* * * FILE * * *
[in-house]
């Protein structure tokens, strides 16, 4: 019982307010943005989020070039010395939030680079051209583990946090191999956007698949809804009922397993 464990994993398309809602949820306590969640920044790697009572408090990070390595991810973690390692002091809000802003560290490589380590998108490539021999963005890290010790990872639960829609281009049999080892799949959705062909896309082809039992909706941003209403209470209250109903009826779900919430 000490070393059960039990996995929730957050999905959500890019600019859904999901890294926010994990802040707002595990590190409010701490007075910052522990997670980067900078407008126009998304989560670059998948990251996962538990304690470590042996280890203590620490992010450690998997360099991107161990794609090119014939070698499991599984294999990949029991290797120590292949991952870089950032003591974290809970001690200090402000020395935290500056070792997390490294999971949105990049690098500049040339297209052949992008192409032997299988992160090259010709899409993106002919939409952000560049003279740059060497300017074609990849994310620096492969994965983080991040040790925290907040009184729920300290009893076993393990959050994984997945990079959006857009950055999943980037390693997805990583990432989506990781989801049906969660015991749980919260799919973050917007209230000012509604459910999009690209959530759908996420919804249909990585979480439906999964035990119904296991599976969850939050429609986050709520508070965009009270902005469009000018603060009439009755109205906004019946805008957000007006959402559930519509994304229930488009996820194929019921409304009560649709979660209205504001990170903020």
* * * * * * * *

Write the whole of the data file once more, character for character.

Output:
[in-house]
């Protein structure tokens, strides 16, 4: 019982307010943005989020070039010395939030680079051209583990946090191999956007698949809804009922397993 464990994993398309809602949820306590969640920044790697009572408090990070390595991810973690390692002091809000802003560290490589380590998108490539021999963005890290010790990872639960829609281009049999080892799949959705062909896309082809039992909706941003209403209470209250109903009826779900919430 000490070393059960039990996995929730957050999905959500890019600019859904999901890294926010994990802040707002595990590190409010701490007075910052522990997670980067900078407008126009998304989560670059998948990251996962538990304690470590042996280890203590620490992010450690998997360099991107161990794609090119014939070698499991599984294999990949029991290797120590292949991952870089950032003591974290809970001690200090402000020395935290500056070792997390490294999971949105990049690098500049040339297209052949992008192409032997299988992160090259010709899409993106002919939409952000560049003279740059060497300017074609990849994310620096492969994965983080991040040790925290907040009184729920300290009893076993393990959050994984997945990079959006857009950055999943980037390693997805990583990432989506990781989801049906969660015991749980919260799919973050917007209230000012509604459910999009690209959530759908996420919804249909990585979480439906999964035990119904296991599976969850939050429609986050709520508070965009009270902005469009000018603060009439009755109205906004019946805008957000007006959402559930519509994304229930488009996820194929019921409304009560649709979660209205504001990170903020």